This week, Jeff and Joel are joined by Patrick McKenzie - StackOverflow contributor, internet commentator and SEO expert (especially when it comes to driving traffic for Halloween bingo cards). After a few early tech issues (don't worry, we cleaned up for everyone at home) we jump right into things, with tons of discussion, including:
The big news for Stack Exchange this week: we officially launched our new mobile support!
We also recently introduced in-line editing so you don't have to go to a separate page to edit an answer or question - we really want to encourage editing and have people help make questions better.
Patrick is the creator of BingoCardCreator.com - an amazingly popular site for putting together bingo cards for various occasions. Apparently, one of the biggest markets is for Halloween Bingo Cards with the entire month of October being worth $20k in sales.
He also has a new tool for helping doctor's offices remind patients of upcoming appointments.
Patrick owns a bunch of "exact match" domain names which provide a huge SEO bonus since Google assumes that anyone who owns a domain exactly matching a search must be credible. The bonus doesn't apply to hyphenated domains though.
Joel suspects (and Patrick confirms) that Google now incorporate WHOIS data into their ranking to discount any domains that are owned by people who have a history of owning crappy domains. (Joel has apparently also never seen Burn Notice)
One potential issue with rewriting question titles to be SEO'd is that not everyone searches in the same language that Google ranks for - so you might actually hurt how many people find your questions.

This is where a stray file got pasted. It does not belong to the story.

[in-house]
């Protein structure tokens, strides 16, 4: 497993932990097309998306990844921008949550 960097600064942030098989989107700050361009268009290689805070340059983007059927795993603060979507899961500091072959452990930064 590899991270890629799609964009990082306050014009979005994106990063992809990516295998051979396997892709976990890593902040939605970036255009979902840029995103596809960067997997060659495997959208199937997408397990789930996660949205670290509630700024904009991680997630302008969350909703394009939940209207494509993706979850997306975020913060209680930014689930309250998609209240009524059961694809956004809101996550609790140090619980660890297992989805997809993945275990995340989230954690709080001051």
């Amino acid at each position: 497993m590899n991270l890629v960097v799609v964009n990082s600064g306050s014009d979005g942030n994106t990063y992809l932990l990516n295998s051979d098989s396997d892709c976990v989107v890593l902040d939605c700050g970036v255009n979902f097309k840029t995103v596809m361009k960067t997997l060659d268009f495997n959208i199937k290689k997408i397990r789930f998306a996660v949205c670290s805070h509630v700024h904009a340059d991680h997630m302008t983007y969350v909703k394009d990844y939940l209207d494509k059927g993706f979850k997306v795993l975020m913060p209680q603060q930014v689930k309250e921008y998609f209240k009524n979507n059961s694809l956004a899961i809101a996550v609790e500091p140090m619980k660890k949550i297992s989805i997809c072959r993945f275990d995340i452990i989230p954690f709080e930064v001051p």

Joel misses all the "labor of love" sites that people have written because they truly love a subject - the quality and usefulness of those sites is FAR better than the useless drivel turned out by content farms. Patrick does point out one defense of them though.
Jeff has been wanting to talk more about the "Ask Me Anything" concept that originated from Reddit. Jeff thinks the format of Reddit isn't the best for the AMA idea (and in general has some issues with the format) and likes a new site: AnyAsq.com which is really optimized for it.
Ultimately, this leads to a further discussion of the value of various formats for organizing different types of content.
Joel & Jeff have often wondered how to prevent the "tyranny of the sort order" in which already upvoted posts (or posts from high rep users) get lots of upvotes on their answer even though there may be a better one.
Sometimes certain answers get crazy levels of upvotes - like this one
Our math intern, Qiaochu, has been doing some research and found the effect of having an upvoted post on a users propensity to return:
- Of course Stack Overflow DevDays 2011 is still coming along, so make sure to pick up your tickets now! We'll be coming to 4 cities around the world this fall with some of the foremost experts on software development, so don't miss it! Use the code "podcast" for a $100 discount too!